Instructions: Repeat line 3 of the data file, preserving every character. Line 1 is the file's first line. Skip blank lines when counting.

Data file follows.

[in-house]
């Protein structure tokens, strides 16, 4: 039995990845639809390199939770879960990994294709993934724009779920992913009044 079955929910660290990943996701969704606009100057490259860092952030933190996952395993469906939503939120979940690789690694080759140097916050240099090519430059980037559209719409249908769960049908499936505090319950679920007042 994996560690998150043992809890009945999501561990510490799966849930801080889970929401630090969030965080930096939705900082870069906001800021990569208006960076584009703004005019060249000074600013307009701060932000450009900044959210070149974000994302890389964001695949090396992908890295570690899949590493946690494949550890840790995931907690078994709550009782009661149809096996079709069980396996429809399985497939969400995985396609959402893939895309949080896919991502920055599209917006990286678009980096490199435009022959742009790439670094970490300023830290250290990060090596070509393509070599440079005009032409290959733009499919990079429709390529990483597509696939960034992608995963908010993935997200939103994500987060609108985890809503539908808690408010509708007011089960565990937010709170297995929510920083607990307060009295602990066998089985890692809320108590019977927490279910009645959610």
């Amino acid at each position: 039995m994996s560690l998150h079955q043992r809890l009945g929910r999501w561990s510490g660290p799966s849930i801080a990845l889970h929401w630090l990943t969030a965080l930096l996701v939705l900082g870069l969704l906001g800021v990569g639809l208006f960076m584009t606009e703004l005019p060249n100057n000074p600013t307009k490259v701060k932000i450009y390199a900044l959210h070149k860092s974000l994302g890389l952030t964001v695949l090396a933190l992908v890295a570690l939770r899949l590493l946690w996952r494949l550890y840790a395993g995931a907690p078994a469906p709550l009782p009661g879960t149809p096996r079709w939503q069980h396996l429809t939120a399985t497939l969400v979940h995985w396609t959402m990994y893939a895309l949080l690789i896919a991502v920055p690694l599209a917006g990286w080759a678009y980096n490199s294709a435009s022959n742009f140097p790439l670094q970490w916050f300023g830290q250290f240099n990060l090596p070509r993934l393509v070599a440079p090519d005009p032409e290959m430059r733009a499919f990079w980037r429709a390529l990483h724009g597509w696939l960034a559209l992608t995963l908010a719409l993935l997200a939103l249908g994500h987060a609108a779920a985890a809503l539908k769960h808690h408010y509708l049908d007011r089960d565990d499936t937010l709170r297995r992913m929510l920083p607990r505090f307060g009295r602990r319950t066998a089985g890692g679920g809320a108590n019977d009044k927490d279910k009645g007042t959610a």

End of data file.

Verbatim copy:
């Amino acid at each position: 039995m994996s560690l998150h079955q043992r809890l009945g929910r999501w561990s510490g660290p799966s849930i801080a990845l889970h929401w630090l990943t969030a965080l930096l996701v939705l900082g870069l969704l906001g800021v990569g639809l208006f960076m584009t606009e703004l005019p060249n100057n000074p600013t307009k490259v701060k932000i450009y390199a900044l959210h070149k860092s974000l994302g890389l952030t964001v695949l090396a933190l992908v890295a570690l939770r899949l590493l946690w996952r494949l550890y840790a395993g995931a907690p078994a469906p709550l009782p009661g879960t149809p096996r079709w939503q069980h396996l429809t939120a399985t497939l969400v979940h995985w396609t959402m990994y893939a895309l949080l690789i896919a991502v920055p690694l599209a917006g990286w080759a678009y980096n490199s294709a435009s022959n742009f140097p790439l670094q970490w916050f300023g830290q250290f240099n990060l090596p070509r993934l393509v070599a440079p090519d005009p032409e290959m430059r733009a499919f990079w980037r429709a390529l990483h724009g597509w696939l960034a559209l992608t995963l908010a719409l993935l997200a939103l249908g994500h987060a609108a779920a985890a809503l539908k769960h808690h408010y509708l049908d007011r089960d565990d499936t937010l709170r297995r992913m929510l920083p607990r505090f307060g009295r602990r319950t066998a089985g890692g679920g809320a108590n019977d009044k927490d279910k009645g007042t959610a």